In his latest book, The Map and the Territory, Alan Greenspan argues the U.S. personal savings rate is too low -- and that government spending on social insurance is to blame. A one-dollar increase in these transfers causes a one-dollar decrease in personal savings, Greenspan writes, and the cumulative increase since the 1960s has so undermined savings and investment that it has knocked 10 percent off real potential GDP.
I'll leave it to Robert Solow and Steven Pearlstein to evaluate those claims. What I want to point out in this post is that most economic commentators, Greenspan included, vastly misunderstand the situation of U.S. saving -- and that, since I've actually looked at the data thoroughly, I see things very differently.
The conventional story is that the U.S. has undersaved and overconsumed for decades. The storytellers show graphs like this one below and make scary noises.
Why is that story wrong? It ignores the fact that households and institutions make up only about a third of U.S. gross saving.
Domestic businesses, which do the other two thirds of U.S. saving and are not reflected in that personal savings rate, have been saving far more than they have in the past. That has offset the decline in personal saving. We can see that in a graph of gross private saving over gross domestic income below.
The U.S. saves about one fifth of gross domestic income -- it saved a little more than that in the 1970s and over the last few years, a little less than that in the 1950s and the 1990s. The apocalyptic trend towards zero savings is simply not there. What appears to be a long-term decline in the savings rate is in fact a hand-off between households and businesses in who does the saving.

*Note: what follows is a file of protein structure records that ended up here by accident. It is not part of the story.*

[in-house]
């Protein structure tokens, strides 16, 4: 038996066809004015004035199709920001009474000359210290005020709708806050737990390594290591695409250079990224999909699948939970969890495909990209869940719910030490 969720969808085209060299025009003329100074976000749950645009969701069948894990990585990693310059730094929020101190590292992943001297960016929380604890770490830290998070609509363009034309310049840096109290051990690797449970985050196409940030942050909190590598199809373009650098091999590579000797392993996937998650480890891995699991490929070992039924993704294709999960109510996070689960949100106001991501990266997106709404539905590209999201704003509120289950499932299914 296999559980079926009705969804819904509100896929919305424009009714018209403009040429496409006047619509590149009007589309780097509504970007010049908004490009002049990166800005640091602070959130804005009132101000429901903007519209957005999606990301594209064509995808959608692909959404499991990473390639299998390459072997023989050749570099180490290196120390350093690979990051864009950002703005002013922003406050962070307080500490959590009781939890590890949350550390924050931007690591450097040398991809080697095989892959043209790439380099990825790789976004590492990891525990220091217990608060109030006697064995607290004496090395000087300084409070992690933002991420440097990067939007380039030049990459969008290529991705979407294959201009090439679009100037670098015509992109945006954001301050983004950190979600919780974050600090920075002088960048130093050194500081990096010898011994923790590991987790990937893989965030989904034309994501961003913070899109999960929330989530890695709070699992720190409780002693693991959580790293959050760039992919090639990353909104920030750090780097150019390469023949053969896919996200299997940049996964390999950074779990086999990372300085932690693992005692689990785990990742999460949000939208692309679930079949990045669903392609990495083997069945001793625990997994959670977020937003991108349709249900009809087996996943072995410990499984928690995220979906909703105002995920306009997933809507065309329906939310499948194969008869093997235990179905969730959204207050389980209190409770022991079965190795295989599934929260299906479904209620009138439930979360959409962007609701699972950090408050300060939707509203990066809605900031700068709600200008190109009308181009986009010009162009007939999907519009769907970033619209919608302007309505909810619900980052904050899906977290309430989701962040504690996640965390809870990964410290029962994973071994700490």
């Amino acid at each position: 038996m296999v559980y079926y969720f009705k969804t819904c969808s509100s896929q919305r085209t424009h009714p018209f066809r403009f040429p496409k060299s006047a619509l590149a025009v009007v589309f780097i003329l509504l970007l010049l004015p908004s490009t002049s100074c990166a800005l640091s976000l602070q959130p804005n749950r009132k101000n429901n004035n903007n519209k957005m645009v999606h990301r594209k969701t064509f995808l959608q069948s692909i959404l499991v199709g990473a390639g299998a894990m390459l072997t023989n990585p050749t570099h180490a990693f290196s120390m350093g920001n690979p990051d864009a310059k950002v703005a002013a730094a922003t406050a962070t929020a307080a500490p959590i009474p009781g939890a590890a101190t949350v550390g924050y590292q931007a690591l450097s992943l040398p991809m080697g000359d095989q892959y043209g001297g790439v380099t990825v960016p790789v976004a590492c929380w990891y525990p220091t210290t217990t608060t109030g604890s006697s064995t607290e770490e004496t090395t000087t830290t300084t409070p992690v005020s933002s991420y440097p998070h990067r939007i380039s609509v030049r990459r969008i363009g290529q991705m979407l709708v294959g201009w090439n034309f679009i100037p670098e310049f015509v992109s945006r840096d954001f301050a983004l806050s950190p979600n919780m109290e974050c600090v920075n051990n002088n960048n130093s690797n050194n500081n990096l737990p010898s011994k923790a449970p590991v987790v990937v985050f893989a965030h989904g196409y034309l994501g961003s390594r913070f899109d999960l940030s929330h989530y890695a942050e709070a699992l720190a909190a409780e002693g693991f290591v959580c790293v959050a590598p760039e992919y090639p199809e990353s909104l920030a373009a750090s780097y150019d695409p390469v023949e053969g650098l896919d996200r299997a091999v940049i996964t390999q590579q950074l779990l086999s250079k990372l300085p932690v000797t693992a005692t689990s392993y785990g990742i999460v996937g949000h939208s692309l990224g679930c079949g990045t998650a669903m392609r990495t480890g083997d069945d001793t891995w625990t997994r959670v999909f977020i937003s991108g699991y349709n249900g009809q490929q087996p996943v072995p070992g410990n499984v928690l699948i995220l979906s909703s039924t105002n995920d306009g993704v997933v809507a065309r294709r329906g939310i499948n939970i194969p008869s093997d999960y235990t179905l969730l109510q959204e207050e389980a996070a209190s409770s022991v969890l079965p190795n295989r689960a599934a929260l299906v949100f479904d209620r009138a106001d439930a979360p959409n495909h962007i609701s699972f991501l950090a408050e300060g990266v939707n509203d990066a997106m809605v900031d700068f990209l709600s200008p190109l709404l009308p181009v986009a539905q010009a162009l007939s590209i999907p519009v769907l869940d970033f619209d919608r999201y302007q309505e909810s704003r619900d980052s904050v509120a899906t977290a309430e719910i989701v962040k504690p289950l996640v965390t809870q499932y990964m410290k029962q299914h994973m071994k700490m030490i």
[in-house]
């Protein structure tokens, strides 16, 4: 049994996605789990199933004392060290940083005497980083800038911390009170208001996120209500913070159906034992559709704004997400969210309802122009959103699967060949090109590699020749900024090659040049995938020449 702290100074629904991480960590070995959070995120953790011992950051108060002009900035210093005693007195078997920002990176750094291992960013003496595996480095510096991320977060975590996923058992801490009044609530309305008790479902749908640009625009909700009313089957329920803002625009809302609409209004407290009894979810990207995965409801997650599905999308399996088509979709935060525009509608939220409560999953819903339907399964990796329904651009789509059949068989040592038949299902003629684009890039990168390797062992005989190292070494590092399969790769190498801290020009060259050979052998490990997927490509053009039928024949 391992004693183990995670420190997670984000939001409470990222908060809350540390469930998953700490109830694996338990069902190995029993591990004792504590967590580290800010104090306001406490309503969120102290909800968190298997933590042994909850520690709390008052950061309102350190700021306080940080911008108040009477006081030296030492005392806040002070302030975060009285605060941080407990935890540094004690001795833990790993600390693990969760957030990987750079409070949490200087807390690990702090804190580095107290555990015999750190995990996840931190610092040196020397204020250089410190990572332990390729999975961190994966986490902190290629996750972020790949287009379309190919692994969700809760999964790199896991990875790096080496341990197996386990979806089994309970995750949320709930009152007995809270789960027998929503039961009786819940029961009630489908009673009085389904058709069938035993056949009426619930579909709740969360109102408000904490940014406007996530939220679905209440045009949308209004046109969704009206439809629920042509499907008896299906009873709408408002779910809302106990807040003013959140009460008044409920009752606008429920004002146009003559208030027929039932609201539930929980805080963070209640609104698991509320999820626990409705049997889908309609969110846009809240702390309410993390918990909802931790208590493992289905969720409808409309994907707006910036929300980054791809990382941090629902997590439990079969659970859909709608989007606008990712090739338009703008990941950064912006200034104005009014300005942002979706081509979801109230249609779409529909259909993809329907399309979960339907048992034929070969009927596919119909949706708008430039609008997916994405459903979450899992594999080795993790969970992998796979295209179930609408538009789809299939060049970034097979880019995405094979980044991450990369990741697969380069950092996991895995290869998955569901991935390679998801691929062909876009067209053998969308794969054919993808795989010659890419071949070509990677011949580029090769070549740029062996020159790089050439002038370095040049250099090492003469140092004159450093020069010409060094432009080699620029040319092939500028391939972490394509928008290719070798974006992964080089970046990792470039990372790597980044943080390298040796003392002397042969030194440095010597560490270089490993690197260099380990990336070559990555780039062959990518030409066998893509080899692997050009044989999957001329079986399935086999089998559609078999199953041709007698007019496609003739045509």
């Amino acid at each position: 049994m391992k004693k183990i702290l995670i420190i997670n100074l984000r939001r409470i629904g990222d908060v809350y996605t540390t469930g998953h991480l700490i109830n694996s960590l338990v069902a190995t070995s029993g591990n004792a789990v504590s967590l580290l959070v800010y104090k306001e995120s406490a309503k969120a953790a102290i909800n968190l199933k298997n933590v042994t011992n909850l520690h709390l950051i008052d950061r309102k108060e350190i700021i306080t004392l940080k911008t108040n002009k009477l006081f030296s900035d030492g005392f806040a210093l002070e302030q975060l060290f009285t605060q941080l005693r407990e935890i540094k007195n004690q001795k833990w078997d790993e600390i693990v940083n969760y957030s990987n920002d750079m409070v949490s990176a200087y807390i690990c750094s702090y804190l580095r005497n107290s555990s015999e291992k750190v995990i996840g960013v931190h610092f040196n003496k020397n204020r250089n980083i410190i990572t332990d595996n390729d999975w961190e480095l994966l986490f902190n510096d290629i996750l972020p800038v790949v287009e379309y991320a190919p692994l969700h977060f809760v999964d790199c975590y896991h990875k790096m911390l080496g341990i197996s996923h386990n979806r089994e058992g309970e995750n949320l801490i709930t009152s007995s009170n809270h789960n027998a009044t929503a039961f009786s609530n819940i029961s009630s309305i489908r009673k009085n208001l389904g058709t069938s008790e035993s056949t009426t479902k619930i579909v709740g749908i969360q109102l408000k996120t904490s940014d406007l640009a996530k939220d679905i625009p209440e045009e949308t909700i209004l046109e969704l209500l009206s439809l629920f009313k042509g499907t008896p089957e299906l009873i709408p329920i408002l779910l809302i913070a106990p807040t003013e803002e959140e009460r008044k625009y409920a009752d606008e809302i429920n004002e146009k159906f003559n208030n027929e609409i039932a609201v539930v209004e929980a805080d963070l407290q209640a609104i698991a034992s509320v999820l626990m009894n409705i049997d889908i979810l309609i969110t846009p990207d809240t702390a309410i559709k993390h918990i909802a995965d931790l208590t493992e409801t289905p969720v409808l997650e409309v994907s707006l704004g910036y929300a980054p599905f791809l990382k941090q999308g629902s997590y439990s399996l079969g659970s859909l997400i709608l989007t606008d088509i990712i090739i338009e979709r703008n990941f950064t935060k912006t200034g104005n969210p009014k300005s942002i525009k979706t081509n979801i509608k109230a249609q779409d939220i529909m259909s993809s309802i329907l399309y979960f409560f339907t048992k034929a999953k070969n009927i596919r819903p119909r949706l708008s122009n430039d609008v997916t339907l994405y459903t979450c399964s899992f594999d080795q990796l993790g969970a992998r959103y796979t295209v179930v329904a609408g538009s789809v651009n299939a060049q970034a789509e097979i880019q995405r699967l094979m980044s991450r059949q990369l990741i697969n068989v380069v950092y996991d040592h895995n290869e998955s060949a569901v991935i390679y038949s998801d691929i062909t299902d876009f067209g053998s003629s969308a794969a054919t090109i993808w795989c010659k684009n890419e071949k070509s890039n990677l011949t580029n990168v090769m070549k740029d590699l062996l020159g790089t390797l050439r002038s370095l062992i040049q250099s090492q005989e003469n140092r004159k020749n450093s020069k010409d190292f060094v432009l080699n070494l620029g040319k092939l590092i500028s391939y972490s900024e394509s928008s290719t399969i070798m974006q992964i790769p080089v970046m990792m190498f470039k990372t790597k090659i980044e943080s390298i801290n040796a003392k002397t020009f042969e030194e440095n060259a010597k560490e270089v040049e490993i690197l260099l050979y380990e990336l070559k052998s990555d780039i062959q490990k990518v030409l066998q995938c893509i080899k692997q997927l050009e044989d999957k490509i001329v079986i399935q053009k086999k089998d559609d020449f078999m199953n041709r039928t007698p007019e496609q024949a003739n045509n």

That savings hand-off could be for a number of reasons. Changes in tax policy may have made it more favorable for businesses, rather than households, to do the saving. Changes in trade policy may have made it more advantageous for businesses to have savings so that they can deploy that capital abroad. Changes in the income shares of labor and capital may have shifted the place where that saved income ends up.
Yet, whatever the reason, it's simply not true that the U.S. faces some growing problem of private saving. The savings rate that is economically relevant is gross private savings, not gross personal savings -- and we're doing fine by that measure. The economy does not care where its savings come from.
One could argue that the location of saving matters. It is important for households to have savings of their own, no matter how much everybody else is saving. Households, institutions, and businesses all exist in a financial network, also and huge savings imbalances among them may make that network vulnerable to shocks. Those are reasonable arguments -- but they are claims about the distribution, not the amount, of U.S. private saving.
So save your worry. The U.S. will be fine.